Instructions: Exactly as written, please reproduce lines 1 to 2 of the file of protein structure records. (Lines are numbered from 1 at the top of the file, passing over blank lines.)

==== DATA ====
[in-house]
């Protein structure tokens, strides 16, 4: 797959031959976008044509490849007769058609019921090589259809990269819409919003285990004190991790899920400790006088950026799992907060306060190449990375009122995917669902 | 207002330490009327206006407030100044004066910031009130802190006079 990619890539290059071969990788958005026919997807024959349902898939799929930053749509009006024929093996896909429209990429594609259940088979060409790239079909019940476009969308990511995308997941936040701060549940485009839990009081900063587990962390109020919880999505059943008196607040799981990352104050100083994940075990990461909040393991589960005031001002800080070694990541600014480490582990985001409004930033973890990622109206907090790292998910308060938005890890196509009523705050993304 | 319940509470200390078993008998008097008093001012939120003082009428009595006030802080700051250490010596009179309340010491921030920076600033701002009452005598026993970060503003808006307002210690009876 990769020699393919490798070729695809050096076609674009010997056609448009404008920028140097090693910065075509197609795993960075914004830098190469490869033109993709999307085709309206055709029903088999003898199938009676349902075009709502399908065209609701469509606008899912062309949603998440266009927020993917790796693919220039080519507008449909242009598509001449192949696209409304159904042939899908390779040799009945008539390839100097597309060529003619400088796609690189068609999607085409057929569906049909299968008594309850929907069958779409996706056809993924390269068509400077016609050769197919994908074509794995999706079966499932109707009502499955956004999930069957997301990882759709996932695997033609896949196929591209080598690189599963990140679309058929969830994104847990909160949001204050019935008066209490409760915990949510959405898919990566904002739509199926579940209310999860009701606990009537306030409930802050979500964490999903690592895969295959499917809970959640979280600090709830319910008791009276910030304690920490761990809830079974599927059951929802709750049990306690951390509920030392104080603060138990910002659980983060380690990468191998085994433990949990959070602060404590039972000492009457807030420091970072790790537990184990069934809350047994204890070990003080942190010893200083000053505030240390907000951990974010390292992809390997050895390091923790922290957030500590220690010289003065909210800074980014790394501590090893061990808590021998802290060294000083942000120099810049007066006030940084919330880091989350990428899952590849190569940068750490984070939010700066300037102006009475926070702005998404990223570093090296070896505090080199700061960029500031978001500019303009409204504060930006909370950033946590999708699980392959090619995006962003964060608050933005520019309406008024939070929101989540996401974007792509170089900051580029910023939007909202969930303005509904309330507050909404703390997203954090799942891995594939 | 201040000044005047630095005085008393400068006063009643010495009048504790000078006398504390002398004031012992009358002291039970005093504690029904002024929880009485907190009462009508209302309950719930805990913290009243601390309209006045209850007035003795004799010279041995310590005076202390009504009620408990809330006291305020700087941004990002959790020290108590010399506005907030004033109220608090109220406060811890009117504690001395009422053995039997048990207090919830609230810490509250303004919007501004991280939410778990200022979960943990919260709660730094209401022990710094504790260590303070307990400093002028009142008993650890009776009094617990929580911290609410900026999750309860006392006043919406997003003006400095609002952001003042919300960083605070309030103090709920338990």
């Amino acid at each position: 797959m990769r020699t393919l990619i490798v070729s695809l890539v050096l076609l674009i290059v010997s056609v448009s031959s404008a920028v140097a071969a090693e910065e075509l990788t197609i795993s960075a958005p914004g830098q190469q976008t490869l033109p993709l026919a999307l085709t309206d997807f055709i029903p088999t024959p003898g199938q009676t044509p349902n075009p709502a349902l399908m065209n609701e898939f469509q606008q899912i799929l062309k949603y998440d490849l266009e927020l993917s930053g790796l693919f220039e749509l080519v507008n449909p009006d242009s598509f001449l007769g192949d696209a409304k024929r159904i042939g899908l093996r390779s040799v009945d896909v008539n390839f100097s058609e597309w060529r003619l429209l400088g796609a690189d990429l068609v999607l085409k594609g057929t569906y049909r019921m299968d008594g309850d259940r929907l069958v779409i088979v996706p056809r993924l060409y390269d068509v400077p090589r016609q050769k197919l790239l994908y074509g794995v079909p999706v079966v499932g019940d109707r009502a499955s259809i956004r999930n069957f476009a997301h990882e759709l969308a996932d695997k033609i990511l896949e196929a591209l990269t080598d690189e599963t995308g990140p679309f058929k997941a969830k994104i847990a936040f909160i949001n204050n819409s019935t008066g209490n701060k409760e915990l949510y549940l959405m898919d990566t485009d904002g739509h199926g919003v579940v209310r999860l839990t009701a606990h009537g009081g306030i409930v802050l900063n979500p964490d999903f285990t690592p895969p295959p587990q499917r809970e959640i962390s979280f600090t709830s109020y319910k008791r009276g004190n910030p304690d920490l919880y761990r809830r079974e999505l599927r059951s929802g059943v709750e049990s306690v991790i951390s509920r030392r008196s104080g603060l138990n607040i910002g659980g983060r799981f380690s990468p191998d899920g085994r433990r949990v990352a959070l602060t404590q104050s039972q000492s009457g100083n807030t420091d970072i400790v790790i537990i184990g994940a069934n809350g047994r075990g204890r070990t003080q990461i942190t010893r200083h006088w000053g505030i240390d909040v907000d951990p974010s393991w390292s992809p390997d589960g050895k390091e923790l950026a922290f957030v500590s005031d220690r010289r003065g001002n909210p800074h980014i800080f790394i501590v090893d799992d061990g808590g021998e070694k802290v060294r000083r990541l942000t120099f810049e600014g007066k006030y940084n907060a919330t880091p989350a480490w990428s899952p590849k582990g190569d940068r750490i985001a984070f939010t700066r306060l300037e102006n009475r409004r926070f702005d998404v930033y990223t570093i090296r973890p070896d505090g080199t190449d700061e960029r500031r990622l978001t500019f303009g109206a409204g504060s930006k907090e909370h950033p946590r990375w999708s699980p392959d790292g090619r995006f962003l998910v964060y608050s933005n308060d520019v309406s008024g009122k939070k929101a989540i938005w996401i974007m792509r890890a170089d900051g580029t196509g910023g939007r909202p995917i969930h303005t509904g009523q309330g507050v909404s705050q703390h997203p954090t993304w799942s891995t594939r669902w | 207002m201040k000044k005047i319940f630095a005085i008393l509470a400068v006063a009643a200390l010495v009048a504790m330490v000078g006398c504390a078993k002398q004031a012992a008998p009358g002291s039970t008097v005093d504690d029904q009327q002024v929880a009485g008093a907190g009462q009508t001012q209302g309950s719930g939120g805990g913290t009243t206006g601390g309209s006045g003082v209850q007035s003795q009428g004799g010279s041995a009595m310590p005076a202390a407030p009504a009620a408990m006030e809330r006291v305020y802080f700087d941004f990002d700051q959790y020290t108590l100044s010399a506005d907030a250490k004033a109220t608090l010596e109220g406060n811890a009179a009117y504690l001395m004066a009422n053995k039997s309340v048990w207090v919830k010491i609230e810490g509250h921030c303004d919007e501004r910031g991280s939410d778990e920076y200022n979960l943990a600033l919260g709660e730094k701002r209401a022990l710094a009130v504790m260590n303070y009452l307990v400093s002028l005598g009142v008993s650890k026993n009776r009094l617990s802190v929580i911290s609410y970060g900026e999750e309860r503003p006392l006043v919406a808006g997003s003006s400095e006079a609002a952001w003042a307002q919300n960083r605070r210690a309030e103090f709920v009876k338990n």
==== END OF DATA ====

[in-house]
């Protein structure tokens, strides 16, 4: 797959031959976008044509490849007769058609019921090589259809990269819409919003285990004190991790899920400790006088950026799992907060306060190449990375009122995917669902 | 207002330490009327206006407030100044004066910031009130802190006079 990619890539290059071969990788958005026919997807024959349902898939799929930053749509009006024929093996896909429209990429594609259940088979060409790239079909019940476009969308990511995308997941936040701060549940485009839990009081900063587990962390109020919880999505059943008196607040799981990352104050100083994940075990990461909040393991589960005031001002800080070694990541600014480490582990985001409004930033973890990622109206907090790292998910308060938005890890196509009523705050993304 | 319940509470200390078993008998008097008093001012939120003082009428009595006030802080700051250490010596009179309340010491921030920076600033701002009452005598026993970060503003808006307002210690009876 990769020699393919490798070729695809050096076609674009010997056609448009404008920028140097090693910065075509197609795993960075914004830098190469490869033109993709999307085709309206055709029903088999003898199938009676349902075009709502399908065209609701469509606008899912062309949603998440266009927020993917790796693919220039080519507008449909242009598509001449192949696209409304159904042939899908390779040799009945008539390839100097597309060529003619400088796609690189068609999607085409057929569906049909299968008594309850929907069958779409996706056809993924390269068509400077016609050769197919994908074509794995999706079966499932109707009502499955956004999930069957997301990882759709996932695997033609896949196929591209080598690189599963990140679309058929969830994104847990909160949001204050019935008066209490409760915990949510959405898919990566904002739509199926579940209310999860009701606990009537306030409930802050979500964490999903690592895969295959499917809970959640979280600090709830319910008791009276910030304690920490761990809830079974599927059951929802709750049990306690951390509920030392104080603060138990910002659980983060380690990468191998085994433990949990959070602060404590039972000492009457807030420091970072790790537990184990069934809350047994204890070990003080942190010893200083000053505030240390907000951990974010390292992809390997050895390091923790922290957030500590220690010289003065909210800074980014790394501590090893061990808590021998802290060294000083942000120099810049007066006030940084919330880091989350990428899952590849190569940068750490984070939010700066300037102006009475926070702005998404990223570093090296070896505090080199700061960029500031978001500019303009409204504060930006909370950033946590999708699980392959090619995006962003964060608050933005520019309406008024939070929101989540996401974007792509170089900051580029910023939007909202969930303005509904309330507050909404703390997203954090799942891995594939 | 201040000044005047630095005085008393400068006063009643010495009048504790000078006398504390002398004031012992009358002291039970005093504690029904002024929880009485907190009462009508209302309950719930805990913290009243601390309209006045209850007035003795004799010279041995310590005076202390009504009620408990809330006291305020700087941004990002959790020290108590010399506005907030004033109220608090109220406060811890009117504690001395009422053995039997048990207090919830609230810490509250303004919007501004991280939410778990200022979960943990919260709660730094209401022990710094504790260590303070307990400093002028009142008993650890009776009094617990929580911290609410900026999750309860006392006043919406997003003006400095609002952001003042919300960083605070309030103090709920338990």